[Hpn] JOE KLAAS TO SPEAK AGAINST CALIFORNIA'S THREE-STRIKES LAW

CAVC CAVC.Sam@att.net
Tue, 10 Jul 2001 20:45:47 -0700


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FOR  IMMEDIATE  RELEASE
July 10, 2001

JOE KLAAS TO SPEAK AGAINST CALIFORNIA'S THREE-STRIKES LAW
Santa Ana, California

For more information contact:
COALITION  AGAINST  VIOLENT  CRIME
Sam H. Clauder II, Political Director, 909-653-3500
Jim Benson, Executive Director, 714-635-0540

World War II hero, political activist, and author Joe Klaas will be the
guest speaker at the next public meeting of the Coalition Against
Violent Crime, on Friday, July 27, at 7:00 PM, in the Southwest Senior
Citizens Center, 2201 West McFadden Avenue at Center Street, in Santa
Ana.

Joe Klaas is the grandfather of Polly Klaas, whose death in 1993 at the
hands of a violent, heinous criminal incited the public to support Mike
Reynolds' three-strikes initiative.  Klaas, and his son Marc, Polly's
father, initially campaigned in support of California's three-strikes
laws.

However, a few months into the campaign, when the Klaas family realized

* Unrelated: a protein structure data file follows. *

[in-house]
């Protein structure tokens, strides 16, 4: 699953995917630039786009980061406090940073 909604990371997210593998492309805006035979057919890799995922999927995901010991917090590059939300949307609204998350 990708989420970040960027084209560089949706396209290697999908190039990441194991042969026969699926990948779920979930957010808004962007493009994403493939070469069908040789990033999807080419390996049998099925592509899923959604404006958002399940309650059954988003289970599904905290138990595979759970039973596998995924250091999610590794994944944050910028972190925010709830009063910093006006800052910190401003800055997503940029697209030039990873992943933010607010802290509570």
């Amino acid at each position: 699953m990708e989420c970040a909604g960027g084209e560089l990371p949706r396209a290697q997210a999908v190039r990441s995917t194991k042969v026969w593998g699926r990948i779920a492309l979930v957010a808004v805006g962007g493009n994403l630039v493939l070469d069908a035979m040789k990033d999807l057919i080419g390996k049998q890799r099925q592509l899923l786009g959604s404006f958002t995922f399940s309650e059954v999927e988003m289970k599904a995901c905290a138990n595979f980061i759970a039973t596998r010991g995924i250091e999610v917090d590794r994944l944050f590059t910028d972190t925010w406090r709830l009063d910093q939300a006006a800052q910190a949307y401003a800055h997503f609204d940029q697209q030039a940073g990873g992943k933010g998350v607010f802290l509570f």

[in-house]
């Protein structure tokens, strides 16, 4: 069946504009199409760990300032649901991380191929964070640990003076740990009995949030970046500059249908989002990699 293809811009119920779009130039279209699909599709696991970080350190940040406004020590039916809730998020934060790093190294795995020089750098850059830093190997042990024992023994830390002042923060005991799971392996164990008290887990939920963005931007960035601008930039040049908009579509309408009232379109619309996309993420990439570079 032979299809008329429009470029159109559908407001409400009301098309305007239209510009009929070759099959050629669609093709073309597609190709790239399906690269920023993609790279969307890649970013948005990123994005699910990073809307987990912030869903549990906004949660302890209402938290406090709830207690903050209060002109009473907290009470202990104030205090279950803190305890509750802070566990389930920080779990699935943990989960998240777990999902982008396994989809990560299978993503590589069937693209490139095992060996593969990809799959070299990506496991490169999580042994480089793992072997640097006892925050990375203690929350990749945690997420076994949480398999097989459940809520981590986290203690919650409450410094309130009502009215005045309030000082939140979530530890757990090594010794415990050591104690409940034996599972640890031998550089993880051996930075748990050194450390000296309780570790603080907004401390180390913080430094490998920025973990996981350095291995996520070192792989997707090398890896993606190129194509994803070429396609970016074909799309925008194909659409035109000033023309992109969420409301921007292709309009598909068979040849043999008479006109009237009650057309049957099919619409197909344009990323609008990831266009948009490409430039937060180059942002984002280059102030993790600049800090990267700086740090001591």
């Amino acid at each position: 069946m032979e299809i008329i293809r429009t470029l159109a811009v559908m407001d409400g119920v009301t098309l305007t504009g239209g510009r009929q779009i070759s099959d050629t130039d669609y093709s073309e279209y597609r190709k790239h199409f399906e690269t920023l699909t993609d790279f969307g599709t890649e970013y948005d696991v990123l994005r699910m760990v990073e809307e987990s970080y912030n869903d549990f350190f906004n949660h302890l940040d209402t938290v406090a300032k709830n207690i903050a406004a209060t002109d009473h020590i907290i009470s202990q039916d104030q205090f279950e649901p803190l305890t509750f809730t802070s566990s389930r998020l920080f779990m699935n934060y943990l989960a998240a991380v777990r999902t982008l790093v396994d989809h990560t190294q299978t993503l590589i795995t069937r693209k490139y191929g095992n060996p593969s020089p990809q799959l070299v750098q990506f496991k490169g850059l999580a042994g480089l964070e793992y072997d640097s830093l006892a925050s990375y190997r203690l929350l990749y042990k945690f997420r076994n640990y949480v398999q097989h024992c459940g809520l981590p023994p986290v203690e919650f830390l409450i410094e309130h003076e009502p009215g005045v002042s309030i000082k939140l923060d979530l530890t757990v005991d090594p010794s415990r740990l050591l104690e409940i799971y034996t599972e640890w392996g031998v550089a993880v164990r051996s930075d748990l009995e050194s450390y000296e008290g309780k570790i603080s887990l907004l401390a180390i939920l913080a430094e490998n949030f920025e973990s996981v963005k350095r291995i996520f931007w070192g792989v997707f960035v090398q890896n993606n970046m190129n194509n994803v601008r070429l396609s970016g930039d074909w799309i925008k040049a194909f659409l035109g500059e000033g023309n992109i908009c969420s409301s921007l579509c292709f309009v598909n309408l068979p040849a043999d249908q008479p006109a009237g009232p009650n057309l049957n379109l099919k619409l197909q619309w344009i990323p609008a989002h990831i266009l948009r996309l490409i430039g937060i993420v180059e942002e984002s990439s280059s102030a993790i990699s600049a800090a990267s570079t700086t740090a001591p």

that the three- strikes laws would actually apply to any violation 
including traffic tickets and petty, victimless crimes  they switched
sides to oppose the initiative and led the campaign against it.

The public meeting will begin with a viewing of "The Legacy," an
award-winning 75-minute historical documentary, produced by film maker
Michael J. Moore, that poignantly examines the complete story of the
Klaas family's campaign for, and against, the three-strikes laws of
1993-94.

A reception and book-signing, featuring Joe Klaas, will be held before
the meeting at 6:00 PM.  Klaas has written and published nine books,
four of which are currently in print.

The 12 Steps to Happiness, now in its 18th printing, was the first book
to use the 12-Step program for self-improvement purposes other than
alcoholism recovery.

In Staying Clean, published anonymously, Klaas explains how to use the
12-Step program to recover from drug addiction.

Amelia Earhart Lives is a scholarly investigation into the case of the
famous flier which attempts to prove that she was shot down as a spy,
spent the rest of the war in a Japanese prison, and returned to New
Jersey under an alias to live for decades in anonymity.

Maybe I'm Dead is the personal account of a death march survived by
Klaas when he was a prisoner of war in Nazi Germany.  In January, 1945,